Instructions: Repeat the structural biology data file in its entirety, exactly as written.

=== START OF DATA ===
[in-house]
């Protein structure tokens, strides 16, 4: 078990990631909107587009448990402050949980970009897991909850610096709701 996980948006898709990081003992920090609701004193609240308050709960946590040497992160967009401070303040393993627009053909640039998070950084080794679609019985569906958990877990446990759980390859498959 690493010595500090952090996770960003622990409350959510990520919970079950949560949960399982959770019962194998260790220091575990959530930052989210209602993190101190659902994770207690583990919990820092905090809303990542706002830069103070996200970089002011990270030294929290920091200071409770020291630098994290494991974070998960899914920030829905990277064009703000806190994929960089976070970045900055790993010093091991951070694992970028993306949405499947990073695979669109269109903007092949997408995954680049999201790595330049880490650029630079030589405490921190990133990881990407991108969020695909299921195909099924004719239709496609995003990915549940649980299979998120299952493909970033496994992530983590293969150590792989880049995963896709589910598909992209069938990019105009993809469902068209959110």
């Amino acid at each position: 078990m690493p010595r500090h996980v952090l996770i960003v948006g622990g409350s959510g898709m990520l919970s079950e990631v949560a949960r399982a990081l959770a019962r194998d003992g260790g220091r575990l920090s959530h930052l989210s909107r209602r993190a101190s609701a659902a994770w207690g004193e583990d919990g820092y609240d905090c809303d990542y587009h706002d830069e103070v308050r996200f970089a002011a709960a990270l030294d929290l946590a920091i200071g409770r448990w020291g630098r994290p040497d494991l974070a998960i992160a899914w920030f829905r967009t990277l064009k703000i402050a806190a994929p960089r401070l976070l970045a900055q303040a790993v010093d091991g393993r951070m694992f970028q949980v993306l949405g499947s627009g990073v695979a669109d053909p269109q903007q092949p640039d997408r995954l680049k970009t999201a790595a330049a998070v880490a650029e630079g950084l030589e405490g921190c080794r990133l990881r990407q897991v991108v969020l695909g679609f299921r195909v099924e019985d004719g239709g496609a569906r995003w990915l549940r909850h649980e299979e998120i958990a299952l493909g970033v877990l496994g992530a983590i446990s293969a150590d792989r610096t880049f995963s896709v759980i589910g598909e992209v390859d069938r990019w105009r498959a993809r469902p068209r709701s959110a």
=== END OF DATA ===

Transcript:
[in-house]
């Protein structure tokens, strides 16, 4: 078990990631909107587009448990402050949980970009897991909850610096709701 996980948006898709990081003992920090609701004193609240308050709960946590040497992160967009401070303040393993627009053909640039998070950084080794679609019985569906958990877990446990759980390859498959 690493010595500090952090996770960003622990409350959510990520919970079950949560949960399982959770019962194998260790220091575990959530930052989210209602993190101190659902994770207690583990919990820092905090809303990542706002830069103070996200970089002011990270030294929290920091200071409770020291630098994290494991974070998960899914920030829905990277064009703000806190994929960089976070970045900055790993010093091991951070694992970028993306949405499947990073695979669109269109903007092949997408995954680049999201790595330049880490650029630079030589405490921190990133990881990407991108969020695909299921195909099924004719239709496609995003990915549940649980299979998120299952493909970033496994992530983590293969150590792989880049995963896709589910598909992209069938990019105009993809469902068209959110």
């Amino acid at each position: 078990m690493p010595r500090h996980v952090l996770i960003v948006g622990g409350s959510g898709m990520l919970s079950e990631v949560a949960r399982a990081l959770a019962r194998d003992g260790g220091r575990l920090s959530h930052l989210s909107r209602r993190a101190s609701a659902a994770w207690g004193e583990d919990g820092y609240d905090c809303d990542y587009h706002d830069e103070v308050r996200f970089a002011a709960a990270l030294d929290l946590a920091i200071g409770r448990w020291g630098r994290p040497d494991l974070a998960i992160a899914w920030f829905r967009t990277l064009k703000i402050a806190a994929p960089r401070l976070l970045a900055q303040a790993v010093d091991g393993r951070m694992f970028q949980v993306l949405g499947s627009g990073v695979a669109d053909p269109q903007q092949p640039d997408r995954l680049k970009t999201a790595a330049a998070v880490a650029e630079g950084l030589e405490g921190c080794r990133l990881r990407q897991v991108v969020l695909g679609f299921r195909v099924e019985d004719g239709g496609a569906r995003w990915l549940r909850h649980e299979e998120i958990a299952l493909g970033v877990l496994g992530a983590i446990s293969a150590d792989r610096t880049f995963s896709v759980i589910g598909e992209v390859d069938r990019w105009r498959a993809r469902p068209r709701s959110a």